In a recent informative assembly, Bacon called students to action, inspiring them to protect Tiger Paws by reporting issues to an adult or staff member.

“If someone sees something during Tiger Paws and comes to me, I’m not going to take it away,” Bacon said. “I am going to be thankful that somebody said something so we can solve the problem and save Tiger Paws for everybody.”

At the time of the suspension, many students were left wondering why the staff had decided to punish the school rather than punishing the people who were causing the problems.

Bacon said he felt collective punishment would incite more change within the community, and would be more efficient in terms of curbing inappropriate behavior.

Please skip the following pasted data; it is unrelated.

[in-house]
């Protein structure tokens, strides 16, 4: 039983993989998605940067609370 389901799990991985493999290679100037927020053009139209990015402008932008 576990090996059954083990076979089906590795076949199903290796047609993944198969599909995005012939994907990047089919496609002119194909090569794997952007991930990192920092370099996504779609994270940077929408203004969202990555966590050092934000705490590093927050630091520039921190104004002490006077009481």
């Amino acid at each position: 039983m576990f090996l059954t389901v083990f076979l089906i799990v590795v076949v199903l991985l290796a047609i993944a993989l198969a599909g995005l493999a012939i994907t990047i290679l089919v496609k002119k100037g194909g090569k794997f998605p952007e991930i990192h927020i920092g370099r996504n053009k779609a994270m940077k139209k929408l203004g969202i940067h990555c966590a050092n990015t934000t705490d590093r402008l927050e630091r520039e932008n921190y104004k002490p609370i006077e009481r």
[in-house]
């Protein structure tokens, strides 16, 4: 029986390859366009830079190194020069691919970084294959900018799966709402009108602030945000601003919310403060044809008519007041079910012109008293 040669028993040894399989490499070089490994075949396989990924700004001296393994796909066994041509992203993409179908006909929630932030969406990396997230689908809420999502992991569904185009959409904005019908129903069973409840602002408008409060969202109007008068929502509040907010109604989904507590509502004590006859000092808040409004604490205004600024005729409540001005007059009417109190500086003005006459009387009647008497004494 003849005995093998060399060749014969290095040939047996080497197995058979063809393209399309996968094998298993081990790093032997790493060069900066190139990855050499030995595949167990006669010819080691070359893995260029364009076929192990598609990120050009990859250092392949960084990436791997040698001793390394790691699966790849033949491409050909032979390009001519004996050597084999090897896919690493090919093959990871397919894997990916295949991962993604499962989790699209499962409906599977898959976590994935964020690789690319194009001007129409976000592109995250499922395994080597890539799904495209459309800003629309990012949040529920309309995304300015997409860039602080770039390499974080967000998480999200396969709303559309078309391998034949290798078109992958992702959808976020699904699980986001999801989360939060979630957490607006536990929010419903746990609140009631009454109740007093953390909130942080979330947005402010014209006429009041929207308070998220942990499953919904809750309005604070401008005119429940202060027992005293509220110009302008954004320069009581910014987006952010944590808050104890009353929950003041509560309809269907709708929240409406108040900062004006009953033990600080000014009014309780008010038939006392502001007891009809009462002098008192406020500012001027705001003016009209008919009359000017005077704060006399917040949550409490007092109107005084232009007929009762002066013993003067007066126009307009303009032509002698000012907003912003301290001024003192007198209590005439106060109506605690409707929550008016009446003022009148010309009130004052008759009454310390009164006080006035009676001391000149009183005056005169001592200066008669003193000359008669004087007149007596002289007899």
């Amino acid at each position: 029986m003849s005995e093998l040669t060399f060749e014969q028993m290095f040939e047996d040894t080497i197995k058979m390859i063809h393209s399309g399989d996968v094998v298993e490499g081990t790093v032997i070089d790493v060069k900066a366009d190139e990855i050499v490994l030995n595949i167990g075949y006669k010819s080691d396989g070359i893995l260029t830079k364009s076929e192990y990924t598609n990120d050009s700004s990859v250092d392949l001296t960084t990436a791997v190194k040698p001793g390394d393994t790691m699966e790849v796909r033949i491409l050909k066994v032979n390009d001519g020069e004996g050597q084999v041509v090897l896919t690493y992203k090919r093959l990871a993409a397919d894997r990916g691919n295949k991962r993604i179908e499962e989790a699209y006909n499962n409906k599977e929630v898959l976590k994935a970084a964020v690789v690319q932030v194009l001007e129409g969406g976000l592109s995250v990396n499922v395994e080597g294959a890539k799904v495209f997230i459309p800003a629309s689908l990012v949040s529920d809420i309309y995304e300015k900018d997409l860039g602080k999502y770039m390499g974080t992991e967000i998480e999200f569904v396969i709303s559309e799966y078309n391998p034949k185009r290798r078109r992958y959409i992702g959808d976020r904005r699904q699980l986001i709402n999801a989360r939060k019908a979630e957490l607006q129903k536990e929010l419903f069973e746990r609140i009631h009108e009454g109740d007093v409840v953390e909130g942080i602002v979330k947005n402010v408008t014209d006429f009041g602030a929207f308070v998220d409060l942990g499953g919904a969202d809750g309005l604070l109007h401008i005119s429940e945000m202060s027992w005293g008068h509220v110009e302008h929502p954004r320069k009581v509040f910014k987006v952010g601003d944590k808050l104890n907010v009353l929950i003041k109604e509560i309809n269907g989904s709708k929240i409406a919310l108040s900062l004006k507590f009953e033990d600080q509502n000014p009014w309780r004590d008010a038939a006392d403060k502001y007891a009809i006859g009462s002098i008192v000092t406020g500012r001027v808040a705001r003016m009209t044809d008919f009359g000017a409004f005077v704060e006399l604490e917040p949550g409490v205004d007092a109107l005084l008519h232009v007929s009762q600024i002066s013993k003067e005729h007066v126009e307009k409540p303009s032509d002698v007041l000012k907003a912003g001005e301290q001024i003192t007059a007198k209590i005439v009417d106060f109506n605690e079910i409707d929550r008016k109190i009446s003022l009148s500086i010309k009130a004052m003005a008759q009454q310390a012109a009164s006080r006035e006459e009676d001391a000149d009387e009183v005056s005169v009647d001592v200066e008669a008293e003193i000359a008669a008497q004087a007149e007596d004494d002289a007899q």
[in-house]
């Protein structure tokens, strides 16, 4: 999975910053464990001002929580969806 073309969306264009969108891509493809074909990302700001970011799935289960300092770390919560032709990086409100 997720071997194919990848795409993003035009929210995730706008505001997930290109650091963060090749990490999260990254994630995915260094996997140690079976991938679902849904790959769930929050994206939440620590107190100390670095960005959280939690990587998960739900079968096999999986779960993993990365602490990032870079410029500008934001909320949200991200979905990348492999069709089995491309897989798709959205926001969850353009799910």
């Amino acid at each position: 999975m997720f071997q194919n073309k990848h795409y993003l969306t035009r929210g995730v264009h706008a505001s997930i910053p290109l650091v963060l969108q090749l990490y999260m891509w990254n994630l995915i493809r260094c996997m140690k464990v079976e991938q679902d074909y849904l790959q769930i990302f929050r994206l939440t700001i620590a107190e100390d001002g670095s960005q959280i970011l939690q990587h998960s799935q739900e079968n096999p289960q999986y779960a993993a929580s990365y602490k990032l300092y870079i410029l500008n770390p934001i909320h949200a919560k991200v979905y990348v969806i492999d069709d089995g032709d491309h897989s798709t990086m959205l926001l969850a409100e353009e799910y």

“We can’t [continue] punishing the individuals because there are too many — it would take too long,” Bacon said. “We’re going to feel the pinch together, and hopefully we can all come back together.”

Bacon said in other schools, the first few years of the Tiger Paws concept proved to be rough, but they were ultimately able to use the time productively and appropriately after a few periods of suspension. Bacon hopes the same will happen for BV.

“I saw a school twice our size with 2,700 students in Florida, and at the end of their power hour, I went through their whole building and only saw four pieces of trash,” Bacon said. “Their principal was embarrassed by that. I thought, ‘You know what? We can do this.’ And I think that we can do it better than them.”

Thompson’s Input